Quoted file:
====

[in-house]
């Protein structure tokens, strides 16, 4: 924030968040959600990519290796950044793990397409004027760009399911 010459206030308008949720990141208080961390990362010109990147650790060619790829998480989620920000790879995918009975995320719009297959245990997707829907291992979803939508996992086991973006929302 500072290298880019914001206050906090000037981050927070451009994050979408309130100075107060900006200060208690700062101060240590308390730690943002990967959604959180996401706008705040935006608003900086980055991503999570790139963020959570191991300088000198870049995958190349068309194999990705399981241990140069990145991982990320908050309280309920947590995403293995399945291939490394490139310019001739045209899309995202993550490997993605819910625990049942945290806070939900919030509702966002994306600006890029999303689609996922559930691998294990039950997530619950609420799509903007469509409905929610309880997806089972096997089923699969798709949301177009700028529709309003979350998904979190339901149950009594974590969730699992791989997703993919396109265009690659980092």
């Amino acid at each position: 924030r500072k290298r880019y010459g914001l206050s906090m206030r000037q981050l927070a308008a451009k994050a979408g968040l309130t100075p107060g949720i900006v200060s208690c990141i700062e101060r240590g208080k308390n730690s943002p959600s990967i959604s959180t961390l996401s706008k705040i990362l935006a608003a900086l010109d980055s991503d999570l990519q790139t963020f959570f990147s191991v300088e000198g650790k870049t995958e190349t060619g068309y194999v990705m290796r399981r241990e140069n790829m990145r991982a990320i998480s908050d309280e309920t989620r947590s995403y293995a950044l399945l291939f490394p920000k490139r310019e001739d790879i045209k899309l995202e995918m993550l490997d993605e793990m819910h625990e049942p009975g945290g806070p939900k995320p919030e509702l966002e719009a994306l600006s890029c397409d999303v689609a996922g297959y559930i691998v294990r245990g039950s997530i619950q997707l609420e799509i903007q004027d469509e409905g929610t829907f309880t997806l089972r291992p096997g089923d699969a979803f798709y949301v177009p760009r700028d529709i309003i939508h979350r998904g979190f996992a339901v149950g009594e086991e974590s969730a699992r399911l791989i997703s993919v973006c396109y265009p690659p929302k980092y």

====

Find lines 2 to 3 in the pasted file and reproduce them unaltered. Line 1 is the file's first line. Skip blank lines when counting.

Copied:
């Protein structure tokens, strides 16, 4: 924030968040959600990519290796950044793990397409004027760009399911 010459206030308008949720990141208080961390990362010109990147650790060619790829998480989620920000790879995918009975995320719009297959245990997707829907291992979803939508996992086991973006929302 500072290298880019914001206050906090000037981050927070451009994050979408309130100075107060900006200060208690700062101060240590308390730690943002990967959604959180996401706008705040935006608003900086980055991503999570790139963020959570191991300088000198870049995958190349068309194999990705399981241990140069990145991982990320908050309280309920947590995403293995399945291939490394490139310019001739045209899309995202993550490997993605819910625990049942945290806070939900919030509702966002994306600006890029999303689609996922559930691998294990039950997530619950609420799509903007469509409905929610309880997806089972096997089923699969798709949301177009700028529709309003979350998904979190339901149950009594974590969730699992791989997703993919396109265009690659980092």
């Amino acid at each position: 924030r500072k290298r880019y010459g914001l206050s906090m206030r000037q981050l927070a308008a451009k994050a979408g968040l309130t100075p107060g949720i900006v200060s208690c990141i700062e101060r240590g208080k308390n730690s943002p959600s990967i959604s959180t961390l996401s706008k705040i990362l935006a608003a900086l010109d980055s991503d999570l990519q790139t963020f959570f990147s191991v300088e000198g650790k870049t995958e190349t060619g068309y194999v990705m290796r399981r241990e140069n790829m990145r991982a990320i998480s908050d309280e309920t989620r947590s995403y293995a950044l399945l291939f490394p920000k490139r310019e001739d790879i045209k899309l995202e995918m993550l490997d993605e793990m819910h625990e049942p009975g945290g806070p939900k995320p919030e509702l966002e719009a994306l600006s890029c397409d999303v689609a996922g297959y559930i691998v294990r245990g039950s997530i619950q997707l609420e799509i903007q004027d469509e409905g929610t829907f309880t997806l089972r291992p096997g089923d699969a979803f798709y949301v177009p760009r700028d529709i309003i939508h979350r998904g979190f996992a339901v149950g009594e086991e974590s969730a699992r399911l791989i997703s993919v973006c396109y265009p690659p929302k980092y």